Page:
When the aliens finally appear, they are shown to be giant starfish-like entities. Though ultimately benign, their contact with Earth intended to be the titular ‘warning from space’, these creatures can take human form. They are initially bemused by the idea that humans might find the Pairans’ real form disconcerting, leading to some dry exchanges (conducted in Pairan, with burnt-in Japanese subtitles) about how relative perceptions of beauty are. ‘As soon as they see us, they scatter in fear, as if they have seen something monstrous’, one of the Pairans observes. ‘What? Are we considered hideous? Are they more beautiful than us?’, another Pairan asks. They send one of their party, Ginko, to Earth in the form of popular nightclub singer Aozora Hikari (Karita Toyomi) (‘Is this considered a beautiful woman?’, a Pairan queries, ‘It has a very large lump in the centre of its face’); then later in the film, the rest of the spaceship’s crew follow her and make appearances in the guise of other humans. In retrospect, in terms of the film’s depiction of aliens adopting human form, there are parallels with Don Siegel’s Invasion of the Body Snatchers (1956), released in the US within a few weeks of the Japanese release of Warning from Space; though in the Siegel film the aliens’ adoption of human form is malicious. (Certainly, something seemed to be in the zeitgeist.)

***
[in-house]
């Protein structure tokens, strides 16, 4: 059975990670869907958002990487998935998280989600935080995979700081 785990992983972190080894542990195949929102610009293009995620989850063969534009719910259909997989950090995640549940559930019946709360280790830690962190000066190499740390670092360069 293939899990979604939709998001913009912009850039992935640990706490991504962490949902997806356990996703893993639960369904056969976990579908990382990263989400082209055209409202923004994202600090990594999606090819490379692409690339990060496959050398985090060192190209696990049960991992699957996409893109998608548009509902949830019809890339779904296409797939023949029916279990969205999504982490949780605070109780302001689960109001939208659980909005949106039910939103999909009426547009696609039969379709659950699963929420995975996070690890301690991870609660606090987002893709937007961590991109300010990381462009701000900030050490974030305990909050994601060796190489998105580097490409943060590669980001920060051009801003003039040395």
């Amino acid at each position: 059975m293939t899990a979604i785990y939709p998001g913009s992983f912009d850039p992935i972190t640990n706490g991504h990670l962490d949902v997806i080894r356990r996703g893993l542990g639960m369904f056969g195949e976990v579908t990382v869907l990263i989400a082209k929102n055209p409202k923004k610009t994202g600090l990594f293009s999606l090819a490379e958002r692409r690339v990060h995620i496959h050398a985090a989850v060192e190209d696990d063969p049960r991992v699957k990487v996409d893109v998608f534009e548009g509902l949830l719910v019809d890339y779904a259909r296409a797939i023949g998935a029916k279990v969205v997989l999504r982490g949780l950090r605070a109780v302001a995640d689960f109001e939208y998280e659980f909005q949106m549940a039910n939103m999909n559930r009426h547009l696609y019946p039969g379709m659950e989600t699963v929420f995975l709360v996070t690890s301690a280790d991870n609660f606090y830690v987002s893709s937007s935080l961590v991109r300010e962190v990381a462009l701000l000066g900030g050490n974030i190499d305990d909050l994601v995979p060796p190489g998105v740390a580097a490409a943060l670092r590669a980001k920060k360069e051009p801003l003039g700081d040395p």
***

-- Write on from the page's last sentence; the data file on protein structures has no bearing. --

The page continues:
Like a number of 1950s SF films – such as George Pal’s When Worlds Collide (1953) and Val Guest’s The Day the Earth Caught Fire (1961) – Warning from Space examines the perils of the atomic age and envisions the catastrophic destruction of the Earth. Against the potential for global destruction caused by a space event (another planet on a collision course with the Earth), Warning from Space suggests that people of all nationalities must pull together and work collectively, overcoming their differences in order to save the world. When the UFOs are first spotted, newspaper headlines speak of suggestions that they are weapons being controlled by foreign powers. Of course, the film speaks of anxieties in Japan, just ten years after the atomic bombs were dropped on Nagasaki and Hiroshima. In this context, one of the scientists has discovered an element, Urium, with even greater destructive potential; and the Pairans warn the scientists of the dangers of this discovery and its potential use as a weapon.